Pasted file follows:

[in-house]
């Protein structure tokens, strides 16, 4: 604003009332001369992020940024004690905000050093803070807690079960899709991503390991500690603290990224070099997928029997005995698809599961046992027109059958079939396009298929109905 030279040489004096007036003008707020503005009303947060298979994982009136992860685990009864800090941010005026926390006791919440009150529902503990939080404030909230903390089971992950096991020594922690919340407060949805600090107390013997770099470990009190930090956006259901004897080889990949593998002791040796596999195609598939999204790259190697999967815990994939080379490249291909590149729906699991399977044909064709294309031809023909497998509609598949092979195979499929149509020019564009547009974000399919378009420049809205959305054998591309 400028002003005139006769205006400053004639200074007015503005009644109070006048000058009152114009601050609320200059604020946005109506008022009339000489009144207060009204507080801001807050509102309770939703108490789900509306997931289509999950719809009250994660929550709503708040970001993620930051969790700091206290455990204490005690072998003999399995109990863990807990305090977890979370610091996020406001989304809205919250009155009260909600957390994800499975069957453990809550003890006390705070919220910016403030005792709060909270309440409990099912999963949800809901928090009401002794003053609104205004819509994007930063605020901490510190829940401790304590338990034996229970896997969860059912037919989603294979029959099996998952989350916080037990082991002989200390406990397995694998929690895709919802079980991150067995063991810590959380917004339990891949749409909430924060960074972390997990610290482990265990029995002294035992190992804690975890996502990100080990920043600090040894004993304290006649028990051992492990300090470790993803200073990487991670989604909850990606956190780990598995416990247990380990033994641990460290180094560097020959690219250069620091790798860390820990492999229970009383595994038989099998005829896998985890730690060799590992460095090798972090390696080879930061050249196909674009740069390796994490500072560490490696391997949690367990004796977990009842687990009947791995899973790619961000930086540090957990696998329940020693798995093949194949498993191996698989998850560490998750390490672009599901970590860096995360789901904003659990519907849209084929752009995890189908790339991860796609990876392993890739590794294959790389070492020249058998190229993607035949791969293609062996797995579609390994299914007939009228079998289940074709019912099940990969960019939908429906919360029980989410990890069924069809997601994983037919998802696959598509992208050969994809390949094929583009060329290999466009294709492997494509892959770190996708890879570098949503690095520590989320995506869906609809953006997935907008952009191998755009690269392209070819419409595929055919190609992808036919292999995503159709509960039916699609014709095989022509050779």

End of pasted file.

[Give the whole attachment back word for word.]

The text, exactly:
[in-house]
């Protein structure tokens, strides 16, 4: 604003009332001369992020940024004690905000050093803070807690079960899709991503390991500690603290990224070099997928029997005995698809599961046992027109059958079939396009298929109905 030279040489004096007036003008707020503005009303947060298979994982009136992860685990009864800090941010005026926390006791919440009150529902503990939080404030909230903390089971992950096991020594922690919340407060949805600090107390013997770099470990009190930090956006259901004897080889990949593998002791040796596999195609598939999204790259190697999967815990994939080379490249291909590149729906699991399977044909064709294309031809023909497998509609598949092979195979499929149509020019564009547009974000399919378009420049809205959305054998591309 400028002003005139006769205006400053004639200074007015503005009644109070006048000058009152114009601050609320200059604020946005109506008022009339000489009144207060009204507080801001807050509102309770939703108490789900509306997931289509999950719809009250994660929550709503708040970001993620930051969790700091206290455990204490005690072998003999399995109990863990807990305090977890979370610091996020406001989304809205919250009155009260909600957390994800499975069957453990809550003890006390705070919220910016403030005792709060909270309440409990099912999963949800809901928090009401002794003053609104205004819509994007930063605020901490510190829940401790304590338990034996229970896997969860059912037919989603294979029959099996998952989350916080037990082991002989200390406990397995694998929690895709919802079980991150067995063991810590959380917004339990891949749409909430924060960074972390997990610290482990265990029995002294035992190992804690975890996502990100080990920043600090040894004993304290006649028990051992492990300090470790993803200073990487991670989604909850990606956190780990598995416990247990380990033994641990460290180094560097020959690219250069620091790798860390820990492999229970009383595994038989099998005829896998985890730690060799590992460095090798972090390696080879930061050249196909674009740069390796994490500072560490490696391997949690367990004796977990009842687990009947791995899973790619961000930086540090957990696998329940020693798995093949194949498993191996698989998850560490998750390490672009599901970590860096995360789901904003659990519907849209084929752009995890189908790339991860796609990876392993890739590794294959790389070492020249058998190229993607035949791969293609062996797995579609390994299914007939009228079998289940074709019912099940990969960019939908429906919360029980989410990890069924069809997601994983037919998802696959598509992208050969994809390949094929583009060329290999466009294709492997494509892959770190996708890879570098949503690095520590989320995506869906609809953006997935907008952009191998755009690269392209070819419409595929055919190609992808036919292999995503159709509960039916699609014709095989022509050779």